Of all the inventions we get to see here at CES, the least appreciated ones are often linguistic. Take LG’s glorious example today: the Korean company has used some absolutely arbitrary math to justify slapping a "4K High Resolution" claim on its latest soundbar, the SJ9. If you listen to two channels of 24-bit/96kHz audio, you wind up with a data stream of more than 4,000kbps. 24 x 96,000 x 2 = 4,608,000 bits per second.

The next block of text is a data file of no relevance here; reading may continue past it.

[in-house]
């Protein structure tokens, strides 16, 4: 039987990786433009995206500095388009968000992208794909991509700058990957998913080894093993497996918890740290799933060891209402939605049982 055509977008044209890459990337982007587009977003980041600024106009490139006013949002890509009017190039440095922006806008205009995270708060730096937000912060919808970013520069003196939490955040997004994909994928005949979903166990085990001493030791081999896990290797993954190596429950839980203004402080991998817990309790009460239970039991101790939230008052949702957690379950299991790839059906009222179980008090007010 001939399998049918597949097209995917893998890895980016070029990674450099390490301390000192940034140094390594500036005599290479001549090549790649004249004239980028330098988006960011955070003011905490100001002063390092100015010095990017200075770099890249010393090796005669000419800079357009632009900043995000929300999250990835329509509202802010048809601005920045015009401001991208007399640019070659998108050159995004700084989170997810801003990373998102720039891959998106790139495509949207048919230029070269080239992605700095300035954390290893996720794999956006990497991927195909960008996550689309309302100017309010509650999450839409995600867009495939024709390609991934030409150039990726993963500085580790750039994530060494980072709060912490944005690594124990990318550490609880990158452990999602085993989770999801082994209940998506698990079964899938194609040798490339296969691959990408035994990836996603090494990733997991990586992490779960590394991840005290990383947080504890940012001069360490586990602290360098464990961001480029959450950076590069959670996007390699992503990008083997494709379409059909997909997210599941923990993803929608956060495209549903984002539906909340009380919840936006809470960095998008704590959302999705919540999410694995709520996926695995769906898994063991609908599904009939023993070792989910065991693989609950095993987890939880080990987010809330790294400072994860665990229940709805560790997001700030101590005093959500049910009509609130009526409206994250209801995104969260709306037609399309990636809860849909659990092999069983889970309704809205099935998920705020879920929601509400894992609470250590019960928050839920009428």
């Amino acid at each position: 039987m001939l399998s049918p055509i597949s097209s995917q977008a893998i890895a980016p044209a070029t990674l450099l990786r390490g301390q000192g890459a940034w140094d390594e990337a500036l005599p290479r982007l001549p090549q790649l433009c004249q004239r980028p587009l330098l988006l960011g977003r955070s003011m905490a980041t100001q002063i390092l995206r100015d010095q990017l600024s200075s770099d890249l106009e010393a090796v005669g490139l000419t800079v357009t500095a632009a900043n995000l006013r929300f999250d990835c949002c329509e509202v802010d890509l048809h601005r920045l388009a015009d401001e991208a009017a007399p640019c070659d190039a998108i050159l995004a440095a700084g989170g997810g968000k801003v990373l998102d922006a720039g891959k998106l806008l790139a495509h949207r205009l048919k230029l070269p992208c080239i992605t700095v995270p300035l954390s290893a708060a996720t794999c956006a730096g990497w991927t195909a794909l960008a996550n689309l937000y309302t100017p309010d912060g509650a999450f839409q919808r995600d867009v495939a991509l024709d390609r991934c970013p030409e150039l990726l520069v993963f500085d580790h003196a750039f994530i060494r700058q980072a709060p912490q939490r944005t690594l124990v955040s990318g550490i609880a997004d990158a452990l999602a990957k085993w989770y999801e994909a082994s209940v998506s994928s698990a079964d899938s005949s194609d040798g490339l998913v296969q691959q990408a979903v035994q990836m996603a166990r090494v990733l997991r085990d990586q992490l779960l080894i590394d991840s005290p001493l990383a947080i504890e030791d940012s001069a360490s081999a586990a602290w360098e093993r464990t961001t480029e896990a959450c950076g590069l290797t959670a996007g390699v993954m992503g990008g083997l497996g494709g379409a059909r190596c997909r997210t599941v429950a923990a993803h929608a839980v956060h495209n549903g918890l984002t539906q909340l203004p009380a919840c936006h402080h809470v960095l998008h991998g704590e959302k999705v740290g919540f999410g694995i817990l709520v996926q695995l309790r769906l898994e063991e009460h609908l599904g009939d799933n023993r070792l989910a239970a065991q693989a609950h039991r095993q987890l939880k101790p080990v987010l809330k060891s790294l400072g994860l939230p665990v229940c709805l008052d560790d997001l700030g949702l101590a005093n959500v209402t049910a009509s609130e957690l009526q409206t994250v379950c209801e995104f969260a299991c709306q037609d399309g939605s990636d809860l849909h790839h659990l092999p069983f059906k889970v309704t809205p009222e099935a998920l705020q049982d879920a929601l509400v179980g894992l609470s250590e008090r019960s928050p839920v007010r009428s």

But is 4K resolution on TVs related to the data being processed per second? No. It refers to the horizontal resolution of a display — the count of pixels — and it’s not particularly precise, either. A bunch of TVs with resolution of 3,840 x 2,160 get away with calling themselves "4K," because that’s in the general vicinity of 4,000 pixels. But pixels don’t exist in the audio realm and such a thing as a 4K speaker cannot exist. Except it does now, because LG has no respect for the sanctity of language or the usefulness of consumer-friendly tech taxonomy.